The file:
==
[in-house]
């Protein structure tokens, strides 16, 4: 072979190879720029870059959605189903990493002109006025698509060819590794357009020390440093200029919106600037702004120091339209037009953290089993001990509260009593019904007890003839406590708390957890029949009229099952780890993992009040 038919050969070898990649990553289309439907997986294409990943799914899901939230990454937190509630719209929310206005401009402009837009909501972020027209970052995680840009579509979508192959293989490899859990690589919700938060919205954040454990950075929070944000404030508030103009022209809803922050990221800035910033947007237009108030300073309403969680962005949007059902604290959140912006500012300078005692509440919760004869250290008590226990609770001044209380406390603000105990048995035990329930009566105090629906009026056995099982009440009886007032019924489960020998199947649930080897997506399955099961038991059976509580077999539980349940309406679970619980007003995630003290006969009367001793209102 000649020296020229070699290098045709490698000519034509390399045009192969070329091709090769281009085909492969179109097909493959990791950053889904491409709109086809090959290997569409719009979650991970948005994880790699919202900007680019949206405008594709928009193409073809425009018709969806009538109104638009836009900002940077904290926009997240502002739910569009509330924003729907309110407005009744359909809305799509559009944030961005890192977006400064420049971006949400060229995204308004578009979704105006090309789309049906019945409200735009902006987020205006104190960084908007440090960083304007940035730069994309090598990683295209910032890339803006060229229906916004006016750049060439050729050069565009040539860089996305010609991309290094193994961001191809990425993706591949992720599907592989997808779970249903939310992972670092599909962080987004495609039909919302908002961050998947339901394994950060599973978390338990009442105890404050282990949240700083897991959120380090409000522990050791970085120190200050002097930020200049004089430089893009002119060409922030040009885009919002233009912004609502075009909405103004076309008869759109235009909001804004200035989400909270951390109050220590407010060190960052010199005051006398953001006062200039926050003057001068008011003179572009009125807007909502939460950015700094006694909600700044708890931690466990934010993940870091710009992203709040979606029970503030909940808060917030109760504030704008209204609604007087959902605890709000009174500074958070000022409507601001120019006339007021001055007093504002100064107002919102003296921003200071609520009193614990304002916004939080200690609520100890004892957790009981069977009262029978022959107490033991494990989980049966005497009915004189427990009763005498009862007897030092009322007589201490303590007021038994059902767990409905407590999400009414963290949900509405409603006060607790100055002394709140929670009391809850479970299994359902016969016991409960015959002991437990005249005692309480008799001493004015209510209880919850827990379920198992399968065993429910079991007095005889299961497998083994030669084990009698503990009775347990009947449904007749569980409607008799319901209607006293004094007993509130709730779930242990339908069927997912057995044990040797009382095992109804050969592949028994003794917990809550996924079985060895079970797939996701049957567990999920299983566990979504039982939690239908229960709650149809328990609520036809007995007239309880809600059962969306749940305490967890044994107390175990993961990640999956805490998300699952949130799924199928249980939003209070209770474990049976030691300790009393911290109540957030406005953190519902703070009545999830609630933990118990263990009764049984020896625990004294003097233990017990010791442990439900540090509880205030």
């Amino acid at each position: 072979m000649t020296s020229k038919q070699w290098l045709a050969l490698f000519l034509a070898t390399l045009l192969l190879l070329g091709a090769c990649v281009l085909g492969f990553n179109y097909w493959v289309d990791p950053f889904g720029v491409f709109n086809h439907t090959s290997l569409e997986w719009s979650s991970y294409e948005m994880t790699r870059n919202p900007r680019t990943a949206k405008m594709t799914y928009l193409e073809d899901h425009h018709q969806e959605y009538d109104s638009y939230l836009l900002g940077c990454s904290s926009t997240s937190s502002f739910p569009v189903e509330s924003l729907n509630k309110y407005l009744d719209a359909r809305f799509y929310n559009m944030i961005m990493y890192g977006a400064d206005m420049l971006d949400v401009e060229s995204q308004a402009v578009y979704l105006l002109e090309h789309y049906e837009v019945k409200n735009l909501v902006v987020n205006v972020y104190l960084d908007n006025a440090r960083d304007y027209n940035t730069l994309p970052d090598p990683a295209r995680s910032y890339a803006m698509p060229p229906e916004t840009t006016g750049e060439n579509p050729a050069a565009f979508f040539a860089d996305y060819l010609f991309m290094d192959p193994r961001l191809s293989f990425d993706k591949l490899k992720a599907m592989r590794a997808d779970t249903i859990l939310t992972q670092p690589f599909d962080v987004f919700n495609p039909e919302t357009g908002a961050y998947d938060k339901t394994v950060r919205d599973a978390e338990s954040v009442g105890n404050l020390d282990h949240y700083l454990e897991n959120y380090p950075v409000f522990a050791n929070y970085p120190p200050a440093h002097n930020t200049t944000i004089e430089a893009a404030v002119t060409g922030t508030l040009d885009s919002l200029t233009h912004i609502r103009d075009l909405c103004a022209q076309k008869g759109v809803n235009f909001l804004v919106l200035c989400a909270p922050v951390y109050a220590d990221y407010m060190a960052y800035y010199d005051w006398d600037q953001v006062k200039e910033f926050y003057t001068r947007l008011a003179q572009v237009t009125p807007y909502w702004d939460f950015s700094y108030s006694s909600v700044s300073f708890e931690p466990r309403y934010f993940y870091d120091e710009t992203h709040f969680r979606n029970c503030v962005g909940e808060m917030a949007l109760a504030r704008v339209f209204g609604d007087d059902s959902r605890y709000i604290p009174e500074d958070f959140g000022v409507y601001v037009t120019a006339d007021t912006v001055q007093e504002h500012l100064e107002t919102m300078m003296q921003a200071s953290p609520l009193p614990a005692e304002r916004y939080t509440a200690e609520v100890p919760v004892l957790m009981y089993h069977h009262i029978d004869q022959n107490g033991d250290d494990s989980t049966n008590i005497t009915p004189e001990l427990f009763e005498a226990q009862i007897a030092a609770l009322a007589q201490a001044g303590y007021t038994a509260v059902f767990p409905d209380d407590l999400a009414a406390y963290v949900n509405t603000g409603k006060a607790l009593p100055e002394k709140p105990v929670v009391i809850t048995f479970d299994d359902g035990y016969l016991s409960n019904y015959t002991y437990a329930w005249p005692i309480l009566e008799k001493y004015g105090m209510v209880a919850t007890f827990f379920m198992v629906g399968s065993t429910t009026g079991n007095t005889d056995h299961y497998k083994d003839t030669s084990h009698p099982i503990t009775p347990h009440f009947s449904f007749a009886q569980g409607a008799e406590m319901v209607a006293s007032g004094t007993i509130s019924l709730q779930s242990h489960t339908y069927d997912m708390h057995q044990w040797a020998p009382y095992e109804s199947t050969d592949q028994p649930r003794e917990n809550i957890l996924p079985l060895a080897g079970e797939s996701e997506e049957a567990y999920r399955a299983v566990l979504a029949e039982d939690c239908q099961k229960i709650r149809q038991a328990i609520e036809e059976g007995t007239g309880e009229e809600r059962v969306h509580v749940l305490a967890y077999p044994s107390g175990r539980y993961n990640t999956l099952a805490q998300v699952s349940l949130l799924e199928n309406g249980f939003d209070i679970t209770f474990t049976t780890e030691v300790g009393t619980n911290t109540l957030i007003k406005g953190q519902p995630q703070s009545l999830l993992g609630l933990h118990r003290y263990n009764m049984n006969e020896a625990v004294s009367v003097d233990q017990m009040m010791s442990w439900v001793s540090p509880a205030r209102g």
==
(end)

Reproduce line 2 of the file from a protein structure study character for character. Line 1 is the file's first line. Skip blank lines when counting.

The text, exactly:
């Protein structure tokens, strides 16, 4: 072979190879720029870059959605189903990493002109006025698509060819590794357009020390440093200029919106600037702004120091339209037009953290089993001990509260009593019904007890003839406590708390957890029949009229099952780890993992009040 038919050969070898990649990553289309439907997986294409990943799914899901939230990454937190509630719209929310206005401009402009837009909501972020027209970052995680840009579509979508192959293989490899859990690589919700938060919205954040454990950075929070944000404030508030103009022209809803922050990221800035910033947007237009108030300073309403969680962005949007059902604290959140912006500012300078005692509440919760004869250290008590226990609770001044209380406390603000105990048995035990329930009566105090629906009026056995099982009440009886007032019924489960020998199947649930080897997506399955099961038991059976509580077999539980349940309406679970619980007003995630003290006969009367001793209102 000649020296020229070699290098045709490698000519034509390399045009192969070329091709090769281009085909492969179109097909493959990791950053889904491409709109086809090959290997569409719009979650991970948005994880790699919202900007680019949206405008594709928009193409073809425009018709969806009538109104638009836009900002940077904290926009997240502002739910569009509330924003729907309110407005009744359909809305799509559009944030961005890192977006400064420049971006949400060229995204308004578009979704105006090309789309049906019945409200735009902006987020205006104190960084908007440090960083304007940035730069994309090598990683295209910032890339803006060229229906916004006016750049060439050729050069565009040539860089996305010609991309290094193994961001191809990425993706591949992720599907592989997808779970249903939310992972670092599909962080987004495609039909919302908002961050998947339901394994950060599973978390338990009442105890404050282990949240700083897991959120380090409000522990050791970085120190200050002097930020200049004089430089893009002119060409922030040009885009919002233009912004609502075009909405103004076309008869759109235009909001804004200035989400909270951390109050220590407010060190960052010199005051006398953001006062200039926050003057001068008011003179572009009125807007909502939460950015700094006694909600700044708890931690466990934010993940870091710009992203709040979606029970503030909940808060917030109760504030704008209204609604007087959902605890709000009174500074958070000022409507601001120019006339007021001055007093504002100064107002919102003296921003200071609520009193614990304002916004939080200690609520100890004892957790009981069977009262029978022959107490033991494990989980049966005497009915004189427990009763005498009862007897030092009322007589201490303590007021038994059902767990409905407590999400009414963290949900509405409603006060607790100055002394709140929670009391809850479970299994359902016969016991409960015959002991437990005249005692309480008799001493004015209510209880919850827990379920198992399968065993429910079991007095005889299961497998083994030669084990009698503990009775347990009947449904007749569980409607008799319901209607006293004094007993509130709730779930242990339908069927997912057995044990040797009382095992109804050969592949028994003794917990809550996924079985060895079970797939996701049957567990999920299983566990979504039982939690239908229960709650149809328990609520036809007995007239309880809600059962969306749940305490967890044994107390175990993961990640999956805490998300699952949130799924199928249980939003209070209770474990049976030691300790009393911290109540957030406005953190519902703070009545999830609630933990118990263990009764049984020896625990004294003097233990017990010791442990439900540090509880205030």